Volvo Penta D4 and D6 Marine Diesels
Volvo's D4 and D6 diesels were designed from a blank sheet of paper. In other words, they are not merely marinized truck engines. The D4 is a 3.7-liter, four-cylinder, in-line motor rated 210 horsepower. While its brother in the blood, the six-cylinder D6, displaces 5.5 liters and is rated 310 hp. Both of them are intercooled and turbocharged.
Heart and soul of the D4 and D6 is common rail fuel injection. The benefits of the technology is the essence of simplicity. A single fuel line supplies all of the injectors. Fuel in the rail remains under constant pressure, as opposed to conventional systems where fuel must be pressurized with each pulse of the injector before it can be injected into the combustion chamber. So with common rail's pre-pressurized fuel, throttle response is a fraction of a second quicker. The payoff is measurably crisper throttle response.
D4 and D6 power is managed via electronics, allowing individual cylinders to more quickly respond to a change in throttle position. Once again, the payoff is razor sharp throttle response. In mapping the power band, Volvo engineers paid particular attention to low rpm torque in order to speed a boat's acceleration, even when loaded to the gunwales. Legendary diesel fuel economy becomes even more miserly and cruising range is extended. Volvo engineers went one step further. By their design, diesel fuel pulses into the combustion chamber as often as three times per power stroke. The net effect is a softer, more progressive combustion, a characteristic that lowers the noise level. Translation: Diesel knock is non-existent.
No big surprise with this micrometer like fuel metering, emissions are low and smoke is virtually non-existent at startup and running. These engines met the requirements for both the US and Europe in 2006. The foundation for the dynamic duo of new diesel engines is a particularly robust block featuring integrated cylinder liners. A ladder, strategically located between the block and crankcase stiffens the engine so that vibration are substantially reduced.
D4 and D6 diesels are available in both inboard and sterndrive packages. The sterndrive is also new. Predictably, it's a DuoProp, Volvo's proprietary technology that spins twin, counter-rotating propellers. For those few who may be unfamiliar with the technology, Duo Prop's twin propellers better grip the water, allowing a greater conversion of engine horsepower into thrust. Greater thrust pays big dividends in stronger acceleration, improved fuel economy, and more precise handling, both at speed and when docking. Reverse maneuvering is particularly agile. The DuoProps comes in two different configurations, the DP and DPR. The DP version is intended for boats with top speeds up to 45 mph, while the high performance DPR is intended for high-speed boats.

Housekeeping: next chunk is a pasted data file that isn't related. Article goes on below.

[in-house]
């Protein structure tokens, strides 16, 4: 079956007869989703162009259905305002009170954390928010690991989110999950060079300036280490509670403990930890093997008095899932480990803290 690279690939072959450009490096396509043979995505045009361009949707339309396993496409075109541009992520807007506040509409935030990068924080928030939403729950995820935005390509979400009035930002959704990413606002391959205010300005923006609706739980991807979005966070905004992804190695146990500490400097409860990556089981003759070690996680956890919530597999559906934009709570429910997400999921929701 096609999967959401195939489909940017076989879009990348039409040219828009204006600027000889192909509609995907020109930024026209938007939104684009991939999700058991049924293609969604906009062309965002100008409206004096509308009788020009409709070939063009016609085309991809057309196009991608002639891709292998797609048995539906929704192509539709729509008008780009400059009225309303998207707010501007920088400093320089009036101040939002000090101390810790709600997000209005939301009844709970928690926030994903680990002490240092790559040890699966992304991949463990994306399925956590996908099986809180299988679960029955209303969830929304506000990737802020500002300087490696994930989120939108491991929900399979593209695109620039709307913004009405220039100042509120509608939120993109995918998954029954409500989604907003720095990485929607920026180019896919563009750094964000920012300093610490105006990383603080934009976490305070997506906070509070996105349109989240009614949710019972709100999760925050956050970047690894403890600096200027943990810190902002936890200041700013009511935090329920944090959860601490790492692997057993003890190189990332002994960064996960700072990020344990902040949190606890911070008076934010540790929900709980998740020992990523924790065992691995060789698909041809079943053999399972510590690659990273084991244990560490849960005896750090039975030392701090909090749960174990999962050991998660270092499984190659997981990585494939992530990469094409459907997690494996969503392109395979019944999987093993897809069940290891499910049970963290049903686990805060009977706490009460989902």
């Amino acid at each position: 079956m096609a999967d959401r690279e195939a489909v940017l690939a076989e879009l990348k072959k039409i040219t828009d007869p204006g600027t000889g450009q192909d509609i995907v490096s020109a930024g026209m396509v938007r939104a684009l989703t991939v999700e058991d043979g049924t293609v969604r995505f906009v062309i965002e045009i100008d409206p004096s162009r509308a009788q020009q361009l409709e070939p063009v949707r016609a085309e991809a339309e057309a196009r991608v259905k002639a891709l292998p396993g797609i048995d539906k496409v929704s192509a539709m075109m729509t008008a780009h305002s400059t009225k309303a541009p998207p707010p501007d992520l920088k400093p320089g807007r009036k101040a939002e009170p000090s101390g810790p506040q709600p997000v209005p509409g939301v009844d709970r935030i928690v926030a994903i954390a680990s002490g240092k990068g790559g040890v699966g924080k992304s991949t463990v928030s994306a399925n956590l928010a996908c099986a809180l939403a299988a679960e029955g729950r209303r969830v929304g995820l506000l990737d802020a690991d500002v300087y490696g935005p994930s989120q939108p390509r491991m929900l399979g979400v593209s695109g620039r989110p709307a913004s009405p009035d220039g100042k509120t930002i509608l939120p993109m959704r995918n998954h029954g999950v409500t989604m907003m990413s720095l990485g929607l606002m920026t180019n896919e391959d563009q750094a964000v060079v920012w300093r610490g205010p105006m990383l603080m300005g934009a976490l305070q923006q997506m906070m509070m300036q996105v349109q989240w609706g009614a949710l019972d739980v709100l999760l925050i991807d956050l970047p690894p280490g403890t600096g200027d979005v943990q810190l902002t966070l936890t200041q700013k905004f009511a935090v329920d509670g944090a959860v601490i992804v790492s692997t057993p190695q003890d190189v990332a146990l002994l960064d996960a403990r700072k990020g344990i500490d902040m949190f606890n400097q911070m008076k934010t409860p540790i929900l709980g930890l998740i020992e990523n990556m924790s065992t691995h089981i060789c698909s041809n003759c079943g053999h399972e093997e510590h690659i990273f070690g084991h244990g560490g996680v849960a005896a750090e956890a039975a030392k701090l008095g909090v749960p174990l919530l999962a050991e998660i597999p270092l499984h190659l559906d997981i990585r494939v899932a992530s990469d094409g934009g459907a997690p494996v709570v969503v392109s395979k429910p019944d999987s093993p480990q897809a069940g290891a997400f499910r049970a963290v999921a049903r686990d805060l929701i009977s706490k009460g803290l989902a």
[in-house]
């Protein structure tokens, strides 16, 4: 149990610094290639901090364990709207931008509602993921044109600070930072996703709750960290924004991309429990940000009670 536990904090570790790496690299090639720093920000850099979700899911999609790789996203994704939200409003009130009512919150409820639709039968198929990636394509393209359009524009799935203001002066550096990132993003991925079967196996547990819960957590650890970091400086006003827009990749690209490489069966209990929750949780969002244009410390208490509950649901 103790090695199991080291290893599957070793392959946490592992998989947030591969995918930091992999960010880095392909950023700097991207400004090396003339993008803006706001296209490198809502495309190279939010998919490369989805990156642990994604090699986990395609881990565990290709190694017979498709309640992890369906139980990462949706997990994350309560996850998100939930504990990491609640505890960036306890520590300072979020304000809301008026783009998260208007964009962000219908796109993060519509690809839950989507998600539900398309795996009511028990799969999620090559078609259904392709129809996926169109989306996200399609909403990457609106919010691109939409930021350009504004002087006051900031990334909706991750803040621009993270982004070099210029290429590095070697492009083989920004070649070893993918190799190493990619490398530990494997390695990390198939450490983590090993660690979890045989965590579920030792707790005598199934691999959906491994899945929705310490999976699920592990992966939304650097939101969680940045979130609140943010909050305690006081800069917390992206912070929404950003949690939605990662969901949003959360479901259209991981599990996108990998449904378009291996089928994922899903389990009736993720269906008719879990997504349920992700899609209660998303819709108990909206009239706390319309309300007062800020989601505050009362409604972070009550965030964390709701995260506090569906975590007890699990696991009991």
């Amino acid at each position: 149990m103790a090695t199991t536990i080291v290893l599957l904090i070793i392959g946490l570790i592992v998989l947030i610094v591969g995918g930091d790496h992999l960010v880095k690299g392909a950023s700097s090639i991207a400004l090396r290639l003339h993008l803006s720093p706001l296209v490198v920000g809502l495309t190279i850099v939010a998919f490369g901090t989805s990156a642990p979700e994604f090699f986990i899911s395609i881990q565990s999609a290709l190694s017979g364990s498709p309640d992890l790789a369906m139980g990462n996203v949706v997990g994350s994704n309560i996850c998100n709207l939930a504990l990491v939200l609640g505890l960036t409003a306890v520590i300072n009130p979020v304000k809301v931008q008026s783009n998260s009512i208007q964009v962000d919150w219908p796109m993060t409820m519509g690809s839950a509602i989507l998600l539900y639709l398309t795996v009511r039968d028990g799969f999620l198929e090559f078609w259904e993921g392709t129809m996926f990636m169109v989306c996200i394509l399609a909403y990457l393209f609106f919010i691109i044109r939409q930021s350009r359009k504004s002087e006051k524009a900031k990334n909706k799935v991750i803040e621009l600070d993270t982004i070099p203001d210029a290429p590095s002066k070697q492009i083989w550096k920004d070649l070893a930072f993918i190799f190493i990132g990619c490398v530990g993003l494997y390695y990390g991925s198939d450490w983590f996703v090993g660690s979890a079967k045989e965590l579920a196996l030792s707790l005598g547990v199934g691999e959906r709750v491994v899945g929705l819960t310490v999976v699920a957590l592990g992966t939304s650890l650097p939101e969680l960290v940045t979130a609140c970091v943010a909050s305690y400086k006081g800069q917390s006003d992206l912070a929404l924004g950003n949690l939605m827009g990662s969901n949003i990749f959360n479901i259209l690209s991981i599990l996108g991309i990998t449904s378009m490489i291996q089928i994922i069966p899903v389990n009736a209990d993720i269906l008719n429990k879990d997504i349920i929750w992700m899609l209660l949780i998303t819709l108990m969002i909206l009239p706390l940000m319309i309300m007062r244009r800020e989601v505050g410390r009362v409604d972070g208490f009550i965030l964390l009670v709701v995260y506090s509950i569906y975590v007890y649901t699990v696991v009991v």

Both of the new Duo Prop drives were engineered to handle the greater torque of the new diesel engines. Gear sets, bearings and shafts are robust. Key features include integral exhaust and cooling water passages that obviate the need for boring inlet holes through the transom. The over-sized passages flow twice the cooling capacity of previous models, insuring cool running. Also, exhaust back pressure is reduced by 30 percent, significantly boosting engine's ability to generate its maximum hp. The steering system features a powerful servo that includes a feedback valve that lends the helmsman the feel of control resistance and response. In other words, the driver feels more at one with the boat.
Nine paired propeller sets are available. The front propeller is three bladed, the rear four. Each set of props is designed for a particular speed range (from 25 to 45 knots). Each pair was painstaking tailored so that front and rear wheels share work equally, lending the engine maximum efficiency. With the matched sets, the days of calculating propeller pitch versus wide-open throttle rpm are history. Propeller sets are chosen on the basis of the boat's top speed. One curious note is the speed bump found on the lower unit near the propeller hub. Derived from supersonic spy aircraft, the bump eliminates cavitation of the propeller blades so every last drop of horsepower converts to forward motion.
Propeller casting are machined from nickel, aluminum and bronze, an alloy commonly found on inboard installations. Volvo, though, is the first marine engine company to use the alloy on a stern drive wheel. The alloy allows high precision casting and machining at the same time it stands up to brutal engine torque. Obviously corrosion resistance is also very good.
Finally, the reliability of the new engine and drives, Benny Hedlund, before he retired was Volvo Penta's Technical Project Manager who oversaw the development of the DuoProp. He says his engineers logged nearly 15,000 hours in various boats, in various surface conditions, just to make sure they had things right. A goodly number of the endurance tests ran for 300 hour endurance, long enough to have run the boat all the way from Sweden to New York City. Given extensive testing and Volvo's sterling reputation, it seems likely the new power packages will do rather nicely.
|Specifications:||Nomenclature D4-210||Nomenclature D6-310|
|Horsepower||210 @ 3500 rpm||310 @ 3500 rpm|
|Weight td>||1012 pounds||1232 pounds|
|Alternator Output||115 amps||115 amps|